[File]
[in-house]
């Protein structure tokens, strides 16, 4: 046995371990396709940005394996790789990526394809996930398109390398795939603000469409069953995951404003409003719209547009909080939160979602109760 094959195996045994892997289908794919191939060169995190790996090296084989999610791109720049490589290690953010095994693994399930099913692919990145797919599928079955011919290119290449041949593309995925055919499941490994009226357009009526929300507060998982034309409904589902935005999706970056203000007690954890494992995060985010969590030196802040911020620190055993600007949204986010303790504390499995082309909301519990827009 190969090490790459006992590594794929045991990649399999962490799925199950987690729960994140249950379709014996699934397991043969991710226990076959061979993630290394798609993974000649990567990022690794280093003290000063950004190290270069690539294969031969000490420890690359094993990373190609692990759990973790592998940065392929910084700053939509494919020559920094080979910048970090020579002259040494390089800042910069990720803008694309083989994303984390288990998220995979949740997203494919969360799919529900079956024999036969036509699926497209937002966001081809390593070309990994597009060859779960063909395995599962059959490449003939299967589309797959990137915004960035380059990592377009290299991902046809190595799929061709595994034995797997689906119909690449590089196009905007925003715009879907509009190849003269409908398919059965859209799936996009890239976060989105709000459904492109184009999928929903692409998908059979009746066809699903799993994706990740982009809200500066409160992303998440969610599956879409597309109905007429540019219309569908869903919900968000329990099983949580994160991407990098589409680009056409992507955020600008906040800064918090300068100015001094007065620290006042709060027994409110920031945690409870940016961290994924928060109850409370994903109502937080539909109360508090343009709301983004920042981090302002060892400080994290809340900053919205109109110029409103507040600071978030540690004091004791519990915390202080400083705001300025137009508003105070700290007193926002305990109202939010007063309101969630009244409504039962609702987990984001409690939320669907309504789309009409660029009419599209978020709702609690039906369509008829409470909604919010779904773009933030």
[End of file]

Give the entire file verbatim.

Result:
[in-house]
């Protein structure tokens, strides 16, 4: 046995371990396709940005394996790789990526394809996930398109390398795939603000469409069953995951404003409003719209547009909080939160979602109760 094959195996045994892997289908794919191939060169995190790996090296084989999610791109720049490589290690953010095994693994399930099913692919990145797919599928079955011919290119290449041949593309995925055919499941490994009226357009009526929300507060998982034309409904589902935005999706970056203000007690954890494992995060985010969590030196802040911020620190055993600007949204986010303790504390499995082309909301519990827009 190969090490790459006992590594794929045991990649399999962490799925199950987690729960994140249950379709014996699934397991043969991710226990076959061979993630290394798609993974000649990567990022690794280093003290000063950004190290270069690539294969031969000490420890690359094993990373190609692990759990973790592998940065392929910084700053939509494919020559920094080979910048970090020579002259040494390089800042910069990720803008694309083989994303984390288990998220995979949740997203494919969360799919529900079956024999036969036509699926497209937002966001081809390593070309990994597009060859779960063909395995599962059959490449003939299967589309797959990137915004960035380059990592377009290299991902046809190595799929061709595994034995797997689906119909690449590089196009905007925003715009879907509009190849003269409908398919059965859209799936996009890239976060989105709000459904492109184009999928929903692409998908059979009746066809699903799993994706990740982009809200500066409160992303998440969610599956879409597309109905007429540019219309569908869903919900968000329990099983949580994160991407990098589409680009056409992507955020600008906040800064918090300068100015001094007065620290006042709060027994409110920031945690409870940016961290994924928060109850409370994903109502937080539909109360508090343009709301983004920042981090302002060892400080994290809340900053919205109109110029409103507040600071978030540690004091004791519990915390202080400083705001300025137009508003105070700290007193926002305990109202939010007063309101969630009244409504039962609702987990984001409690939320669907309504789309009409660029009419599209978020709702609690039906369509008829409470909604919010779904773009933030």